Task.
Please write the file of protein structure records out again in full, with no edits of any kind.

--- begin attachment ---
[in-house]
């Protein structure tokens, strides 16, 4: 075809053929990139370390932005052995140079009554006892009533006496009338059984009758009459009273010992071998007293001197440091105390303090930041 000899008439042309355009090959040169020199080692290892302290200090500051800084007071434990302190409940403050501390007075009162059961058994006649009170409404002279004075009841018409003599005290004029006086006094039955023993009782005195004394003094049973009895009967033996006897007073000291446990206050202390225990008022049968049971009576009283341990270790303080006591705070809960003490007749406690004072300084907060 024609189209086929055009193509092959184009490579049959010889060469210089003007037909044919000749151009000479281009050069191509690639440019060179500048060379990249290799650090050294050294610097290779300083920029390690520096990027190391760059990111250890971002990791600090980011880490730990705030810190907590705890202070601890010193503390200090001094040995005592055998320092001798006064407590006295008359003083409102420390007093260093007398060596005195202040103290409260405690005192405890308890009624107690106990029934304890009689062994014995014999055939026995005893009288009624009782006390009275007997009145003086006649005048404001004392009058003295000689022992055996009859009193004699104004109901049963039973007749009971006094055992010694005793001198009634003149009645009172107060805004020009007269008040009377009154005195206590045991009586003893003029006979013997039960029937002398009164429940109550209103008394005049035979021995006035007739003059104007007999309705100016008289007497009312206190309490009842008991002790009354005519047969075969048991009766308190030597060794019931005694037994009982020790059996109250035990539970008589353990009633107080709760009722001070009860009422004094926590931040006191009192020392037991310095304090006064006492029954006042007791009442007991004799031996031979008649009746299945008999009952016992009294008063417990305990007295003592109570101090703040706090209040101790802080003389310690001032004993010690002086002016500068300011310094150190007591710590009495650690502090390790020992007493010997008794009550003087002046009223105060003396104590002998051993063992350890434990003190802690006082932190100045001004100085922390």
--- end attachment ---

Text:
[in-house]
């Protein structure tokens, strides 16, 4: 075809053929990139370390932005052995140079009554006892009533006496009338059984009758009459009273010992071998007293001197440091105390303090930041 000899008439042309355009090959040169020199080692290892302290200090500051800084007071434990302190409940403050501390007075009162059961058994006649009170409404002279004075009841018409003599005290004029006086006094039955023993009782005195004394003094049973009895009967033996006897007073000291446990206050202390225990008022049968049971009576009283341990270790303080006591705070809960003490007749406690004072300084907060 024609189209086929055009193509092959184009490579049959010889060469210089003007037909044919000749151009000479281009050069191509690639440019060179500048060379990249290799650090050294050294610097290779300083920029390690520096990027190391760059990111250890971002990791600090980011880490730990705030810190907590705890202070601890010193503390200090001094040995005592055998320092001798006064407590006295008359003083409102420390007093260093007398060596005195202040103290409260405690005192405890308890009624107690106990029934304890009689062994014995014999055939026995005893009288009624009782006390009275007997009145003086006649005048404001004392009058003295000689022992055996009859009193004699104004109901049963039973007749009971006094055992010694005793001198009634003149009645009172107060805004020009007269008040009377009154005195206590045991009586003893003029006979013997039960029937002398009164429940109550209103008394005049035979021995006035007739003059104007007999309705100016008289007497009312206190309490009842008991002790009354005519047969075969048991009766308190030597060794019931005694037994009982020790059996109250035990539970008589353990009633107080709760009722001070009860009422004094926590931040006191009192020392037991310095304090006064006492029954006042007791009442007991004799031996031979008649009746299945008999009952016992009294008063417990305990007295003592109570101090703040706090209040101790802080003389310690001032004993010690002086002016500068300011310094150190007591710590009495650690502090390790020992007493010997008794009550003087002046009223105060003396104590002998051993063992350890434990003190802690006082932190100045001004100085922390």